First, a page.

While seeking to rebalance the shift to the Asia-Pacific, Brussels’ current fixation with scale and large-sized trade deals such as TTIP and Japan is unsurprising. For Europe, the world’s largest economic bloc, only a few (if any) trade agreements could actually revive Europe’s growth on the basis of exports alone. However, some EU Member States are one of the most export-dependent economies in the world, often fuelled by old-fashioned manufacturing trade.
Then why is New Zealand – only Europe’s 50th largest export market, recipient of 0.2% of its exports – now a likely candidate for a FTA? Senior political leadership in Germany and the United Kingdom, two important stakeholders of EU trade policy, have already spoken unreservedly in favour of opening trade negotiations with New Zealand. With the current impetus, the dominoes of assent from EU governments are likely to follow. Although the size of New Zealand’s economy is en par with previous EU FTA counterparts like Peru and Vietnam, the rationale for the EU-New Zealand FTA cannot be explained by export increases alone – one must also look to the possibilities that this FTA would open up for the EU trade agenda overall.
Firstly, any failure by Europe to act comprehensively and in the right order would not only have high material costs in the form of loss of agenda-setting powers. This loss will only grow over time, as more parties accede to TPP and more trade disciplines are developed and find their way into EU FTAs as fait accompli. Given the export orientation of the EU, it has no choice but to seek parallel negotiations with all current and prospective TPP members based on its own template. The EU has concluded negotiations with Canada and Singapore, and is seeking negotiations with a number of other TPP countries but does not currently have any agreed process with Australia, New Zealand or Brunei. This is a blind spot worth US$1.5 trillion in GDP that needs to be addressed simultaneously with the conclusion of TPP.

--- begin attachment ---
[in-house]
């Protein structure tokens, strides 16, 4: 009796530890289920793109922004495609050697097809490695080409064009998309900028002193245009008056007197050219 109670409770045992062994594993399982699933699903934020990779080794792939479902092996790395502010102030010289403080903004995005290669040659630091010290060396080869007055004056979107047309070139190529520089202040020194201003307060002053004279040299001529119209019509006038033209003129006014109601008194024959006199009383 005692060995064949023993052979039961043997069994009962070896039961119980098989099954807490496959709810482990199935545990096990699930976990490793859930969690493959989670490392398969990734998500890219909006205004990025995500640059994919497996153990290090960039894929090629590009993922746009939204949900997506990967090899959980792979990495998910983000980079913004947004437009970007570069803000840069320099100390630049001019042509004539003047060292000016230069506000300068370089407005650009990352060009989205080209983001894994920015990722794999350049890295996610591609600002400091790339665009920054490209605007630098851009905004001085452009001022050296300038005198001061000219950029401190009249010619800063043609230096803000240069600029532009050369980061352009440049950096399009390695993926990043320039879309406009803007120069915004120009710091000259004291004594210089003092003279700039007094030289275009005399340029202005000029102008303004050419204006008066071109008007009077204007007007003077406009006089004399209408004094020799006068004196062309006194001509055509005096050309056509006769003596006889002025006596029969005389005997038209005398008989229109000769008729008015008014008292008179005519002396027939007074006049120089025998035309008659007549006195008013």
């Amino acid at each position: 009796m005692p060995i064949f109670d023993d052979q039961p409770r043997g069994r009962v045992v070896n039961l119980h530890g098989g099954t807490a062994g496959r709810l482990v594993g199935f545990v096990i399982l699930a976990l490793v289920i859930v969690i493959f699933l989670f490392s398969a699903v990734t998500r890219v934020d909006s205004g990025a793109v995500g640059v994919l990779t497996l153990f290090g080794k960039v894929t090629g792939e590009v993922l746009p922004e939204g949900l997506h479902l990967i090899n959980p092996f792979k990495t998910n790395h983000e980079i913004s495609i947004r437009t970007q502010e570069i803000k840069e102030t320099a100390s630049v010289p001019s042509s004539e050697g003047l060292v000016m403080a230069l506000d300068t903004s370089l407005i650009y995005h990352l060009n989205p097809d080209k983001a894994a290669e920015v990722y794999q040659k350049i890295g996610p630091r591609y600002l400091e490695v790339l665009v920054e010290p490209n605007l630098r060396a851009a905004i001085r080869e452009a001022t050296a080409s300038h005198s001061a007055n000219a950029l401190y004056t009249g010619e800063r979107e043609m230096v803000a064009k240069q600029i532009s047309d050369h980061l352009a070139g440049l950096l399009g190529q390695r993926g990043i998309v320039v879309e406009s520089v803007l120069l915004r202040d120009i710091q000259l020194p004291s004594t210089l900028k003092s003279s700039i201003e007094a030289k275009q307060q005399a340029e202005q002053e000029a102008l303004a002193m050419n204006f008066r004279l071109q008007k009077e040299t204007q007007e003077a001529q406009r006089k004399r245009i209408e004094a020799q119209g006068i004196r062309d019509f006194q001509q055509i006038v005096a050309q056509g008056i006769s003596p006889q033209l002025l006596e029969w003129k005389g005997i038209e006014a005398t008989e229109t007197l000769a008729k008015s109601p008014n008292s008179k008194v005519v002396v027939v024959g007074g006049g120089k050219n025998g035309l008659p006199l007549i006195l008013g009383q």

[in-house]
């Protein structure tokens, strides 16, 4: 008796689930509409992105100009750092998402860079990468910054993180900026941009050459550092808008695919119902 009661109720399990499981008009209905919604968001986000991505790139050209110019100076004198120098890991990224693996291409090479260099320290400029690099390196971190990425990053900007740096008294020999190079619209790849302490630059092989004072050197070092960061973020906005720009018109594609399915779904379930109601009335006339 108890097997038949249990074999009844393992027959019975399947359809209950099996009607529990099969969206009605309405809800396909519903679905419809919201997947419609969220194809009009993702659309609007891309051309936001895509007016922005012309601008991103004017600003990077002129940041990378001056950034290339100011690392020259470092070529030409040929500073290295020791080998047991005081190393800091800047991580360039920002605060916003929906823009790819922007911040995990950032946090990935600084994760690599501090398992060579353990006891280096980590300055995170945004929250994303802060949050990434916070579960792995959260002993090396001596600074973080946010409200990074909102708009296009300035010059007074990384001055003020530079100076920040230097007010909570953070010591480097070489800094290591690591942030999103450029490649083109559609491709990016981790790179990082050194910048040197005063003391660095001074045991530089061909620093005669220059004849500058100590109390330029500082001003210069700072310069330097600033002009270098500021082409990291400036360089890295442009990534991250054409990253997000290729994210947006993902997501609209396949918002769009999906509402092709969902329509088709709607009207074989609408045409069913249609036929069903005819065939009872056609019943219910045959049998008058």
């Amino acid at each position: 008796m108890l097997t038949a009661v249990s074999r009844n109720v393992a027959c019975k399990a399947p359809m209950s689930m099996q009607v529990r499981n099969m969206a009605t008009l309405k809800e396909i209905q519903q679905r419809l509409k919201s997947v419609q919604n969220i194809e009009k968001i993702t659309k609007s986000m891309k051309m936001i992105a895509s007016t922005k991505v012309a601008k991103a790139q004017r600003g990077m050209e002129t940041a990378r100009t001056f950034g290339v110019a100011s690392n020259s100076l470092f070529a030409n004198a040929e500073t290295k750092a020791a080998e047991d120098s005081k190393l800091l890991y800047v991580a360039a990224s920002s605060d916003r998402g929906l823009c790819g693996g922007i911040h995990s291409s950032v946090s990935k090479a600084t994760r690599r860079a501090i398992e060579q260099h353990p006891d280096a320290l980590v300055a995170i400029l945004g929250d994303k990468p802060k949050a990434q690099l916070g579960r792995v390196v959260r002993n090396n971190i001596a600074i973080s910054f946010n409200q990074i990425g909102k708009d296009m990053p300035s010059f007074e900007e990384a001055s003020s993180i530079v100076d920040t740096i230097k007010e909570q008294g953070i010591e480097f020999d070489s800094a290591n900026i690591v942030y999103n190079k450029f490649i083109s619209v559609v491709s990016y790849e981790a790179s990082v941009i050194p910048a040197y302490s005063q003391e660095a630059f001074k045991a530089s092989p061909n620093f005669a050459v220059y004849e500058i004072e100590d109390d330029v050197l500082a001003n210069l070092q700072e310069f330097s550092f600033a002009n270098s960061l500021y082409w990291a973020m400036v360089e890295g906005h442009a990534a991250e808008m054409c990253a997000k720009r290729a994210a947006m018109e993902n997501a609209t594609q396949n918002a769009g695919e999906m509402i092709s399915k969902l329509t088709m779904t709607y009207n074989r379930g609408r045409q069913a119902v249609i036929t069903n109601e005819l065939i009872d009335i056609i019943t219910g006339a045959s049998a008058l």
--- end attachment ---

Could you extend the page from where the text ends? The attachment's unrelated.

A EU-New Zealand FTA is the consequence of basic political imperatives essential for Europe in building its inroads into the Asia-Pacific region. New Zealand is not only the chief institutor and architect of the TPP agreement, but also the only country part of TPP, RCEP, and to have FTAs in place with ASEAN, Korea, China, Hong Kong and Taiwan.
Thirdly, New Zealand is consistently ranked number one in terms of market openness and rule of law in the world. There are a considerable number of prior bilateral agreements between the EU and New Zealand, promising a high-level result and a prompt conclusion for any comprehensive FTA negotiation. For the EU, plagued by domestic sensitivities and negotiation fatigue, the fact that very few factors militate against opening negotiations is not a lazy argument. New Zealand also has a longer experience in drafting provisions that actually liberalise markets overseas and has successfully concluded FTAs with partners beyond the comfort zone of EU Member States. The results of EU-New Zealand negotiations could be operationalised beyond Oceania by the EU.
 Bauer, Ferracane, Erixon, Lee-Makiyama, TPP: A Challenge to Europe, ECIPE Policy Brief, No 9/2014
 Messerlin, Patrick, The TPP and the EU policy in East Asia, ECIPE Policy Brief, No.11/2012
 European Commission, Joint declaration by President Van Rompuy, President Barroso and Prime Minister Key on deepening the partnership between New Zealand and the European Union, Statement/14/83, 25 March 2014; The German Federal Chancellor’s Office, Strengthening relations with New Zealand, November 14th, 2014; UK Foreign Secretary Philip Hammond’s speech at S. Rajaratnam School of International Studies, Singapore, January 30th, 2015
*The author thanks the ECIPE colleagues Hanna Deringer, Fredrik Erixon, Matthias Bauer and Michal Krol for their inputs and assistance.